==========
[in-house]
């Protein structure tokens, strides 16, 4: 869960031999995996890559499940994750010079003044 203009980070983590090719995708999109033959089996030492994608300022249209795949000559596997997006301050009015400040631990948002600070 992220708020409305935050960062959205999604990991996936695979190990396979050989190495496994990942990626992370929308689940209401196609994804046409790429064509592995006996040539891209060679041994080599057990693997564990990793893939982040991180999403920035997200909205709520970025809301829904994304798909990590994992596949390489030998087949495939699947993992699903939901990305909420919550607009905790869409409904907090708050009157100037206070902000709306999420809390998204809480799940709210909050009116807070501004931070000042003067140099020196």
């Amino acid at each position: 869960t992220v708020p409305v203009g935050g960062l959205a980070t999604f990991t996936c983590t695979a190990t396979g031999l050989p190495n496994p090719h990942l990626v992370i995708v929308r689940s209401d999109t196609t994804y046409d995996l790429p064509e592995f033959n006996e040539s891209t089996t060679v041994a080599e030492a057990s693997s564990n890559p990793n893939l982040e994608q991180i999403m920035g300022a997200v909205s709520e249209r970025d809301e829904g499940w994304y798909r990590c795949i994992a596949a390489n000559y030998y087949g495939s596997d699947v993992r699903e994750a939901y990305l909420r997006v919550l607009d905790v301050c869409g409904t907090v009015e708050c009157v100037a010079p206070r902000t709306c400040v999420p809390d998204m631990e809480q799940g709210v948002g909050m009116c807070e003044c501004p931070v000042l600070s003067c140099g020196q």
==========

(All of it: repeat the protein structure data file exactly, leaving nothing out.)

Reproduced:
[in-house]
């Protein structure tokens, strides 16, 4: 869960031999995996890559499940994750010079003044 203009980070983590090719995708999109033959089996030492994608300022249209795949000559596997997006301050009015400040631990948002600070 992220708020409305935050960062959205999604990991996936695979190990396979050989190495496994990942990626992370929308689940209401196609994804046409790429064509592995006996040539891209060679041994080599057990693997564990990793893939982040991180999403920035997200909205709520970025809301829904994304798909990590994992596949390489030998087949495939699947993992699903939901990305909420919550607009905790869409409904907090708050009157100037206070902000709306999420809390998204809480799940709210909050009116807070501004931070000042003067140099020196």
């Amino acid at each position: 869960t992220v708020p409305v203009g935050g960062l959205a980070t999604f990991t996936c983590t695979a190990t396979g031999l050989p190495n496994p090719h990942l990626v992370i995708v929308r689940s209401d999109t196609t994804y046409d995996l790429p064509e592995f033959n006996e040539s891209t089996t060679v041994a080599e030492a057990s693997s564990n890559p990793n893939l982040e994608q991180i999403m920035g300022a997200v909205s709520e249209r970025d809301e829904g499940w994304y798909r990590c795949i994992a596949a390489n000559y030998y087949g495939s596997d699947v993992r699903e994750a939901y990305l909420r997006v919550l607009d905790v301050c869409g409904t907090v009015e708050c009157v100037a010079p206070r902000t709306c400040v999420p809390d998204m631990e809480q799940g709210v948002g909050m009116c807070e003044c501004p931070v000042l600070s003067c140099g020196q």